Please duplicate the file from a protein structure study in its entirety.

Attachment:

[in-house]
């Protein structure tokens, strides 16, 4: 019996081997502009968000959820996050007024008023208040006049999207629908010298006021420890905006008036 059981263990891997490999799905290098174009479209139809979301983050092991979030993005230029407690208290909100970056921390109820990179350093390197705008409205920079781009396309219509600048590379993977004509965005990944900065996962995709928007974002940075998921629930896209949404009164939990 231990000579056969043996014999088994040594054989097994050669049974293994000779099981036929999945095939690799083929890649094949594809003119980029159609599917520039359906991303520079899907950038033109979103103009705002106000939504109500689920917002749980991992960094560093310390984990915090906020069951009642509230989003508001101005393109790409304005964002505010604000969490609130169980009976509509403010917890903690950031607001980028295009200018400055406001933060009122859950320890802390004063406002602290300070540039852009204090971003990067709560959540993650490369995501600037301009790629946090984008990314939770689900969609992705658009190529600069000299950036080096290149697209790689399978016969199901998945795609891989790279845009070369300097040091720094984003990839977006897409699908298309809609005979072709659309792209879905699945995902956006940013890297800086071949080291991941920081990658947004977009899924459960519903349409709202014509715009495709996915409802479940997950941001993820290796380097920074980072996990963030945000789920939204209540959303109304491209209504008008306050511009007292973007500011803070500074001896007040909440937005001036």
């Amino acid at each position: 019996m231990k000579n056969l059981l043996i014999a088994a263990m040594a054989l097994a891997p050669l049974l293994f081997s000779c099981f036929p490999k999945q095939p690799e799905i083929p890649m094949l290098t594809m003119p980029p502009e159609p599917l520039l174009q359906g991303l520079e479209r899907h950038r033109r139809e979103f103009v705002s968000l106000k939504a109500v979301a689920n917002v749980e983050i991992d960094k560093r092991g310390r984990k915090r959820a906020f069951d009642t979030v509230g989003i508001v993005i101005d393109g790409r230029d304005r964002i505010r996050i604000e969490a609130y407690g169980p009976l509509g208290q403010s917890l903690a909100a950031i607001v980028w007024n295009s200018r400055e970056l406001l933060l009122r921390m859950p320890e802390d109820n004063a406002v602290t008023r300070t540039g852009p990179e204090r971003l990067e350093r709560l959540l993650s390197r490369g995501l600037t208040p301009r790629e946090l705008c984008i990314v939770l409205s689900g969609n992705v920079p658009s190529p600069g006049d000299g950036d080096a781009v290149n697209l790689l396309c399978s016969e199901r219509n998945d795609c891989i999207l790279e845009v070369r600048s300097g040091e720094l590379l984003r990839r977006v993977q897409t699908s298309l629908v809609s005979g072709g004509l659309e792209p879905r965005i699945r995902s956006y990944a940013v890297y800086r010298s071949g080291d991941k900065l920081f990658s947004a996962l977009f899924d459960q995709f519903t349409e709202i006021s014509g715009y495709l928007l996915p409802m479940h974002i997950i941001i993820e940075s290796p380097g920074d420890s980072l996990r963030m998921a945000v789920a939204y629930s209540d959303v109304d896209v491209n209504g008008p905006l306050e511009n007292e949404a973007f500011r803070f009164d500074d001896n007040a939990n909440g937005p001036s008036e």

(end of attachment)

[in-house]
């Protein structure tokens, strides 16, 4: 019996081997502009968000959820996050007024008023208040006049999207629908010298006021420890905006008036 059981263990891997490999799905290098174009479209139809979301983050092991979030993005230029407690208290909100970056921390109820990179350093390197705008409205920079781009396309219509600048590379993977004509965005990944900065996962995709928007974002940075998921629930896209949404009164939990 231990000579056969043996014999088994040594054989097994050669049974293994000779099981036929999945095939690799083929890649094949594809003119980029159609599917520039359906991303520079899907950038033109979103103009705002106000939504109500689920917002749980991992960094560093310390984990915090906020069951009642509230989003508001101005393109790409304005964002505010604000969490609130169980009976509509403010917890903690950031607001980028295009200018400055406001933060009122859950320890802390004063406002602290300070540039852009204090971003990067709560959540993650490369995501600037301009790629946090984008990314939770689900969609992705658009190529600069000299950036080096290149697209790689399978016969199901998945795609891989790279845009070369300097040091720094984003990839977006897409699908298309809609005979072709659309792209879905699945995902956006940013890297800086071949080291991941920081990658947004977009899924459960519903349409709202014509715009495709996915409802479940997950941001993820290796380097920074980072996990963030945000789920939204209540959303109304491209209504008008306050511009007292973007500011803070500074001896007040909440937005001036």
């Amino acid at each position: 019996m231990k000579n056969l059981l043996i014999a088994a263990m040594a054989l097994a891997p050669l049974l293994f081997s000779c099981f036929p490999k999945q095939p690799e799905i083929p890649m094949l290098t594809m003119p980029p502009e159609p599917l520039l174009q359906g991303l520079e479209r899907h950038r033109r139809e979103f103009v705002s968000l106000k939504a109500v979301a689920n917002v749980e983050i991992d960094k560093r092991g310390r984990k915090r959820a906020f069951d009642t979030v509230g989003i508001v993005i101005d393109g790409r230029d304005r964002i505010r996050i604000e969490a609130y407690g169980p009976l509509g208290q403010s917890l903690a909100a950031i607001v980028w007024n295009s200018r400055e970056l406001l933060l009122r921390m859950p320890e802390d109820n004063a406002v602290t008023r300070t540039g852009p990179e204090r971003l990067e350093r709560l959540l993650s390197r490369g995501l600037t208040p301009r790629e946090l705008c984008i990314v939770l409205s689900g969609n992705v920079p658009s190529p600069g006049d000299g950036d080096a781009v290149n697209l790689l396309c399978s016969e199901r219509n998945d795609c891989i999207l790279e845009v070369r600048s300097g040091e720094l590379l984003r990839r977006v993977q897409t699908s298309l629908v809609s005979g072709g004509l659309e792209p879905r965005i699945r995902s956006y990944a940013v890297y800086r010298s071949g080291d991941k900065l920081f990658s947004a996962l977009f899924d459960q995709f519903t349409e709202i006021s014509g715009y495709l928007l996915p409802m479940h974002i997950i941001i993820e940075s290796p380097g920074d420890s980072l996990r963030m998921a945000v789920a939204y629930s209540d959303v109304d896209v491209n209504g008008p905006l306050e511009n007292e949404a973007f500011r803070f009164d500074d001896n007040a939990n909440g937005p001036s008036e």